What did your American Brain Foundation-funded Next Generation Research Grant enable you to work on?
I was awarded a research grant in 2014 just as I was finishing my clinical training to become a movement disorders neurologist. Prior to that I completed graduate school where my research focused on computer models and animal studies. The fellowship funding allowed me to spend two years in a clinical lab learning how to study these disorders in humans and use methods that would be directly applicable to my patients. Specifically, I recorded brain wave activity from people with Parkinson’s disease and dystonia to discover how DBS can correct underlying abnormalities.
What kinds of insights or discoveries did this research lead to? What additional or current research did it enable?
The research I did during my American Brain Foundation fellowship made me realize how we can use brain recordings to figure out which specific brain pathways are being activated by DBS. Up until then, these types of in-depth studies were mainly done in animals, but now we have a way to address these questions directly in patients. This led to my current research projects to improve DBS.
How did this early American Brain Foundation-supported research open doors for additional research funding or future research projects?
The fellowship made it possible to receive a coveted NIH career-development grant. This allowed me to start my own lab and pursue ideas I developed during the fellowship. After that I received a couple of other big NIH grants. This expanded the scope of the projects I could undertake. I was able to hire several researchers to work full time on my projects and answer these important questions.
How would discovering treatments or a cure for one brain disease impact other diseases?
Most of what we learn about DBS for movement disorders will be applicable to many other neurologic and psychiatric disorders where brain circuits miscommunicate. DBS has been studied as a treatment for depression, OCD, Alzheimer’s, and many other conditions. In all these conditions, we also need to better understand how the effects of stimulation spread through the brain and how to select the best stimulation settings for individual patients.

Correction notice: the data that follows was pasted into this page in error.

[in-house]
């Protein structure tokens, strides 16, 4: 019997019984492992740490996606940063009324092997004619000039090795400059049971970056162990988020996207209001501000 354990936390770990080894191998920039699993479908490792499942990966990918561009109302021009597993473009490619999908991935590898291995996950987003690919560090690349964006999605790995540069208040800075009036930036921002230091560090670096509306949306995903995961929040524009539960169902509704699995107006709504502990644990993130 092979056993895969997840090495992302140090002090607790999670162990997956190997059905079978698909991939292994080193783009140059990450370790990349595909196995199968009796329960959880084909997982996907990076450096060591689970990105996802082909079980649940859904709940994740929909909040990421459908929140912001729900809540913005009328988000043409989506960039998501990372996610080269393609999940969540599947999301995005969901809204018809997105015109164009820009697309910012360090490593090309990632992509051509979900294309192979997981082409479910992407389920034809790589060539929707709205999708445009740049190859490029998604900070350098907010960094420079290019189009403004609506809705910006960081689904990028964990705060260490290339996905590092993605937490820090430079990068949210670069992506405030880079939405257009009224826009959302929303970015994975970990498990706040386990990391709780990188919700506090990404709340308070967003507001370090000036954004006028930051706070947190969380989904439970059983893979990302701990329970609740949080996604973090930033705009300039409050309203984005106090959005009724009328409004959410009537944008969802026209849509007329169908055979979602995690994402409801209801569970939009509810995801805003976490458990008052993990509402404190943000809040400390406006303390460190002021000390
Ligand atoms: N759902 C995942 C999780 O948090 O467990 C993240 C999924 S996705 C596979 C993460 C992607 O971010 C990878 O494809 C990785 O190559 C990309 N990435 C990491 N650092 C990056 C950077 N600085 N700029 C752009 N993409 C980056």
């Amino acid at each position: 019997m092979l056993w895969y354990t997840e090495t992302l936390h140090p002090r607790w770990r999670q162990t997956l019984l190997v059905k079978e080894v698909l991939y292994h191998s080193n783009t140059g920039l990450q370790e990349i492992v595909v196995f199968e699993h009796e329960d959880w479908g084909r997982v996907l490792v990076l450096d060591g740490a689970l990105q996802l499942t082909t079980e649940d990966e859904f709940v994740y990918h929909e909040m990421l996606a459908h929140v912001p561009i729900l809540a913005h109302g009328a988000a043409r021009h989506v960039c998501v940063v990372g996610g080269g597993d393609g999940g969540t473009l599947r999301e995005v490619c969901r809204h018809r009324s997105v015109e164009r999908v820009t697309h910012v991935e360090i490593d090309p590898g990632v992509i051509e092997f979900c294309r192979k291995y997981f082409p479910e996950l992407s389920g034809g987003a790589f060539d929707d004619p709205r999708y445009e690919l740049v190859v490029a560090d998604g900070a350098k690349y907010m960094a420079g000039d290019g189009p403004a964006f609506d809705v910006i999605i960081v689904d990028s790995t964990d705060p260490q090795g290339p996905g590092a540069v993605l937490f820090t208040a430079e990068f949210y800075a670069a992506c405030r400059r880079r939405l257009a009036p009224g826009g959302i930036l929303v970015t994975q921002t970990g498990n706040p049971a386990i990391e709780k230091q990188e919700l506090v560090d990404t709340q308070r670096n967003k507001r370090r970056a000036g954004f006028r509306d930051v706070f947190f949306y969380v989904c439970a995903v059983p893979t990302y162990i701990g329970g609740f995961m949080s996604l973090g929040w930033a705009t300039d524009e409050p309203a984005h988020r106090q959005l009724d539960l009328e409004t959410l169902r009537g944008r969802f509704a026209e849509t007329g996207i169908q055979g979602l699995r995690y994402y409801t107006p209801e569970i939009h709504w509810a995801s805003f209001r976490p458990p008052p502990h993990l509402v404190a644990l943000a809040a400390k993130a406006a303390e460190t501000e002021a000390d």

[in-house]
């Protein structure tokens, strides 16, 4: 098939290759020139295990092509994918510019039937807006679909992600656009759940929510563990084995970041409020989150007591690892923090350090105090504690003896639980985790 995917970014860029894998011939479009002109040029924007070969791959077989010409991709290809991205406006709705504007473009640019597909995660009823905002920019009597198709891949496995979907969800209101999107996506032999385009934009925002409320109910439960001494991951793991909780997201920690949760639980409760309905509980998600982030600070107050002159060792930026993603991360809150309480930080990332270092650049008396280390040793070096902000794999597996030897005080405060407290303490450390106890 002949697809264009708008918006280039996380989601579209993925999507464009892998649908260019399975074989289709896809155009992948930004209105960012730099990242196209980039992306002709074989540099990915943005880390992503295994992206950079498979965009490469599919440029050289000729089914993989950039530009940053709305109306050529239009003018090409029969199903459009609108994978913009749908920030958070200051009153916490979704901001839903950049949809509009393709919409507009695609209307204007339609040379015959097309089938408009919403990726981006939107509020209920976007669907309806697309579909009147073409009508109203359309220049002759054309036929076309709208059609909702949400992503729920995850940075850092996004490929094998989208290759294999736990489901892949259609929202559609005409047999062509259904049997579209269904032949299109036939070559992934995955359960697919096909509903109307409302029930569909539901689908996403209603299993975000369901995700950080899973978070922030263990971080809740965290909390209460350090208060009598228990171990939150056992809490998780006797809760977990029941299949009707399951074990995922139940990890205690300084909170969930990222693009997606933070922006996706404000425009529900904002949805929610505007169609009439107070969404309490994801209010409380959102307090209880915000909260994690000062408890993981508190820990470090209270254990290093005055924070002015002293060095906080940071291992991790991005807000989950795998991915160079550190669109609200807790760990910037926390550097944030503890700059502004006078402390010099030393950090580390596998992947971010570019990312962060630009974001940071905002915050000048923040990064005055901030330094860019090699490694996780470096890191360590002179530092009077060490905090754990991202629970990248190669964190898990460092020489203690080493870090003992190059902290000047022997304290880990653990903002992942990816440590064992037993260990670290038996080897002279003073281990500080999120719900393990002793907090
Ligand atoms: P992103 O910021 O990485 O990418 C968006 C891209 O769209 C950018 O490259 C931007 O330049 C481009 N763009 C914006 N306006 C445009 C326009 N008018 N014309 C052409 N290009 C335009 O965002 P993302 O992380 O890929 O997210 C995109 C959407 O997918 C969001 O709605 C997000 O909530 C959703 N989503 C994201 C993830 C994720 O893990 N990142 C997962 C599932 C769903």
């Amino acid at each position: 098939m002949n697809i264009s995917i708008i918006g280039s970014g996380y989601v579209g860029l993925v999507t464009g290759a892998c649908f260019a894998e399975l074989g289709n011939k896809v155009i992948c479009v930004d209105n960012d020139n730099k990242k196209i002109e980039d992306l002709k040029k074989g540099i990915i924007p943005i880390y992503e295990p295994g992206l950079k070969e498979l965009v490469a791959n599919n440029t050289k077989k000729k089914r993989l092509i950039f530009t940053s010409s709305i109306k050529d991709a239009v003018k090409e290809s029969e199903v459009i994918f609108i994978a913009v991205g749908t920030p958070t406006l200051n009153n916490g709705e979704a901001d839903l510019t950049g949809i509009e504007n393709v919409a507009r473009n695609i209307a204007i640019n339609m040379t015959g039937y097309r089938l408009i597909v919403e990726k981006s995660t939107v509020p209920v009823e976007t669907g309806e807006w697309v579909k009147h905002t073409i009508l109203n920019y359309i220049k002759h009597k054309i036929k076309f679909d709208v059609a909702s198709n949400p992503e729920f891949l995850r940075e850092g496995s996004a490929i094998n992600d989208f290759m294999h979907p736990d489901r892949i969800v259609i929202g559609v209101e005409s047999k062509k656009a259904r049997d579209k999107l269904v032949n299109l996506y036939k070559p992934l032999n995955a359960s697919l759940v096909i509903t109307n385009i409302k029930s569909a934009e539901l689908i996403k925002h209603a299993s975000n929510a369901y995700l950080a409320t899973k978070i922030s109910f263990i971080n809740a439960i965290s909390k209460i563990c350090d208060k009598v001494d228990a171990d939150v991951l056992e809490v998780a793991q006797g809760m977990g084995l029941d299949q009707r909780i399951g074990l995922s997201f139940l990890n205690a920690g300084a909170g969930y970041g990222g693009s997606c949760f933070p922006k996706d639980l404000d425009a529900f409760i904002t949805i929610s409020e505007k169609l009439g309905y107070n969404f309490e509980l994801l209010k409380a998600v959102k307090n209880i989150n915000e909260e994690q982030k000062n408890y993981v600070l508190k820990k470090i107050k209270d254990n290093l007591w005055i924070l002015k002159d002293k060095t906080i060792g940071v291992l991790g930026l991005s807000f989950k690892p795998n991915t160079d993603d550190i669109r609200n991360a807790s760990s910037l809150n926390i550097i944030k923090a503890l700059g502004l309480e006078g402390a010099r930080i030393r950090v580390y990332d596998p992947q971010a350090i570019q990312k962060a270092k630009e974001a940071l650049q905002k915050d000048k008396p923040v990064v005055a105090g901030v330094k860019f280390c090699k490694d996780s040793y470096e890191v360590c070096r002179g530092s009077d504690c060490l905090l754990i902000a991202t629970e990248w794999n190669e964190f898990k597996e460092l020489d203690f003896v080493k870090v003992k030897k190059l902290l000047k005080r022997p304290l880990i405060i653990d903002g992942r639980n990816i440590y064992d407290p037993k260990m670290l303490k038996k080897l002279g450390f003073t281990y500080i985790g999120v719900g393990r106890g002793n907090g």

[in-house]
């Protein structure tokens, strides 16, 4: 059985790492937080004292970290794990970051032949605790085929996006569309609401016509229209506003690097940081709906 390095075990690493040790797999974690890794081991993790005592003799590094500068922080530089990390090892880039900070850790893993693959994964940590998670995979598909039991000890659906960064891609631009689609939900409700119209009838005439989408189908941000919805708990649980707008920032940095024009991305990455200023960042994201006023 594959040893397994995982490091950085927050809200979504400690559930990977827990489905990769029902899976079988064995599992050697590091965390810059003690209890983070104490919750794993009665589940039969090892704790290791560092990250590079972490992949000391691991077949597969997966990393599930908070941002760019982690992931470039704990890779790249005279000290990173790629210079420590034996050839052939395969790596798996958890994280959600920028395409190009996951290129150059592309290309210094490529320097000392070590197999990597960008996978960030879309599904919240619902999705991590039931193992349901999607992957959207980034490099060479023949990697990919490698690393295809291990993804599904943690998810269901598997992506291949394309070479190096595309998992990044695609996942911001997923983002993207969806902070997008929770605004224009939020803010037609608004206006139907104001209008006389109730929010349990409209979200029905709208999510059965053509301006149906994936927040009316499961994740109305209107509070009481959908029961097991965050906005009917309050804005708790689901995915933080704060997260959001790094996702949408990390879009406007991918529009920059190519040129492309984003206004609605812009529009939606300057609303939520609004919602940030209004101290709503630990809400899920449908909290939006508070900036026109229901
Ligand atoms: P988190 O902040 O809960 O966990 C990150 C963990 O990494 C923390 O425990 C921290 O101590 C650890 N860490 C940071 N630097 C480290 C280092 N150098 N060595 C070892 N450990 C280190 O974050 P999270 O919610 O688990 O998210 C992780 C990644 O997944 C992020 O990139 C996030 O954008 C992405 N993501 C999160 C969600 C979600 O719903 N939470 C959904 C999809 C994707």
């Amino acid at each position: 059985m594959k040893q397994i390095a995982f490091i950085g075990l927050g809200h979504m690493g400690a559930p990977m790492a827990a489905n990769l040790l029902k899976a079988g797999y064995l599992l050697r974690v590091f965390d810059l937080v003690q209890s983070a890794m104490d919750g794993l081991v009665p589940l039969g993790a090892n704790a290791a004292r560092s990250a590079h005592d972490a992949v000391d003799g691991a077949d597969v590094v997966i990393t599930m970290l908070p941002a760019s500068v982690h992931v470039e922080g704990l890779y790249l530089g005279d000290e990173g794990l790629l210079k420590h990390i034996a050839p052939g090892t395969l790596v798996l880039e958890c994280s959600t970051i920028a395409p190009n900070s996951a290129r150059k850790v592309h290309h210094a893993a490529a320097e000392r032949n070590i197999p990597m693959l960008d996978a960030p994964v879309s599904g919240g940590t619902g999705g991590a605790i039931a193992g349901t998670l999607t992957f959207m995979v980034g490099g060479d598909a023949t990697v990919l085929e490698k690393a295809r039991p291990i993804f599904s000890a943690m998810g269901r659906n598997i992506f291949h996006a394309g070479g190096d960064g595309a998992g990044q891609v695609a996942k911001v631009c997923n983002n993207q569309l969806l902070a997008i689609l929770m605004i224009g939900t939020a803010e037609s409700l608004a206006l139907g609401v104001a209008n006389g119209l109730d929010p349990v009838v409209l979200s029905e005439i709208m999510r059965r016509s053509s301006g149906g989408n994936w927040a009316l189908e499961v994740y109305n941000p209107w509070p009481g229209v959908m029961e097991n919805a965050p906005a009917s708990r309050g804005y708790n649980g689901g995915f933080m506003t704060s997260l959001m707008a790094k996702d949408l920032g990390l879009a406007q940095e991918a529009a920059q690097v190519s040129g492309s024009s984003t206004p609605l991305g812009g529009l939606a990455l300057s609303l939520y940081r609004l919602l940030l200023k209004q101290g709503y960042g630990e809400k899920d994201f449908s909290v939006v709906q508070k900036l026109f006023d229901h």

What do you hope your research will do to help patients and their families?
I hope that my research will make DBS accessible to a larger number of patients who could benefit from this therapy. Many people live far away from specialized DBS centers and are unable to come to frequent clinic appointments to adjust the stimulator. We also do not have enough neurologists who can perform this type of work because of its complexity. I hope that one day brain pacemakers will be as common and as simple to use as cardiac pacemakers.
How far has research come since you began your career, and what are the most exciting discoveries and developments you’ve seen since you entered the field?
When I started medical school, DBS was still considered an experimental treatment for Parkinson’s disease. Now it is a standard-of-care therapy for Parkinson’s, tremor, and dystonia, and it has been tried in dozens of other neuropsychiatric conditions.
Computers have also become more powerful and “intelligent,” and we can use them to answer many questions in neuroscience. We have much better ways of estimating the spread of stimulation effects in the brain using very sophisticated computer calculations. We have learned a lot about how neurons communicate with each other and how this goes awry in movement disorders, but there is still so much more we do not understand.
You can learn more about deep brain stimulation for movement disorders like Parkinson’s disease through our recent webinar and by following the research Dr. Miocinovic and her team are pursuing at the Miocinovic Lab.